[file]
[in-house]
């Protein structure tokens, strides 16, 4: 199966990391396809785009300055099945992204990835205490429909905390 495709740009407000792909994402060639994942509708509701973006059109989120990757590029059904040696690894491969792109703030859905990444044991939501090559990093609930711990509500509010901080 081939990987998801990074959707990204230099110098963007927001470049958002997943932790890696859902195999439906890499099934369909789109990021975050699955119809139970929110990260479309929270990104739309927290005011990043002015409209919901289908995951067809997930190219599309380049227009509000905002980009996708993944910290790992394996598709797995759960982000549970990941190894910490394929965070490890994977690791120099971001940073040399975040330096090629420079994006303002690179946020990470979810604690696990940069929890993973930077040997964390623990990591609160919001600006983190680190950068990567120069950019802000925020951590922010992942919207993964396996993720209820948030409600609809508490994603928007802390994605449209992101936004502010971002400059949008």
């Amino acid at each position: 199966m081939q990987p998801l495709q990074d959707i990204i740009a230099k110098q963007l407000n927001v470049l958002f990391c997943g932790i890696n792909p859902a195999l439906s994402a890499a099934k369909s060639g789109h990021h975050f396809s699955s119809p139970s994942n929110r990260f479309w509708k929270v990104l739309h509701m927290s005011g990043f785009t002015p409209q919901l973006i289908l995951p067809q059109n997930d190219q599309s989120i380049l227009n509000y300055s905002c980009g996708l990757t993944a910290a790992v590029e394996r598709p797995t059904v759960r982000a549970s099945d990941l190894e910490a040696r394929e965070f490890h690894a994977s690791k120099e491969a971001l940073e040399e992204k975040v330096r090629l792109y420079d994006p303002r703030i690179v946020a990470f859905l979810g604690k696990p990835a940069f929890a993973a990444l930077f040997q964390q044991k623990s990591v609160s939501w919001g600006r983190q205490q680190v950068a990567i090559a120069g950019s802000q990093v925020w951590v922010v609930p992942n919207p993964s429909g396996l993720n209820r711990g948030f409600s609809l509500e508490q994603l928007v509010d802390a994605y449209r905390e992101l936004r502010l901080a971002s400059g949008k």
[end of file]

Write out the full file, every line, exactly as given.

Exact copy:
[in-house]
């Protein structure tokens, strides 16, 4: 199966990391396809785009300055099945992204990835205490429909905390 495709740009407000792909994402060639994942509708509701973006059109989120990757590029059904040696690894491969792109703030859905990444044991939501090559990093609930711990509500509010901080 081939990987998801990074959707990204230099110098963007927001470049958002997943932790890696859902195999439906890499099934369909789109990021975050699955119809139970929110990260479309929270990104739309927290005011990043002015409209919901289908995951067809997930190219599309380049227009509000905002980009996708993944910290790992394996598709797995759960982000549970990941190894910490394929965070490890994977690791120099971001940073040399975040330096090629420079994006303002690179946020990470979810604690696990940069929890993973930077040997964390623990990591609160919001600006983190680190950068990567120069950019802000925020951590922010992942919207993964396996993720209820948030409600609809508490994603928007802390994605449209992101936004502010971002400059949008």
């Amino acid at each position: 199966m081939q990987p998801l495709q990074d959707i990204i740009a230099k110098q963007l407000n927001v470049l958002f990391c997943g932790i890696n792909p859902a195999l439906s994402a890499a099934k369909s060639g789109h990021h975050f396809s699955s119809p139970s994942n929110r990260f479309w509708k929270v990104l739309h509701m927290s005011g990043f785009t002015p409209q919901l973006i289908l995951p067809q059109n997930d190219q599309s989120i380049l227009n509000y300055s905002c980009g996708l990757t993944a910290a790992v590029e394996r598709p797995t059904v759960r982000a549970s099945d990941l190894e910490a040696r394929e965070f490890h690894a994977s690791k120099e491969a971001l940073e040399e992204k975040v330096r090629l792109y420079d994006p303002r703030i690179v946020a990470f859905l979810g604690k696990p990835a940069f929890a993973a990444l930077f040997q964390q044991k623990s990591v609160s939501w919001g600006r983190q205490q680190v950068a990567i090559a120069g950019s802000q990093v925020w951590v922010v609930p992942n919207p993964s429909g396996l993720n209820r711990g948030f409600s609809l509500e508490q994603l928007v509010d802390a994605y449209r905390e992101l936004r502010l901080a971002s400059g949008k």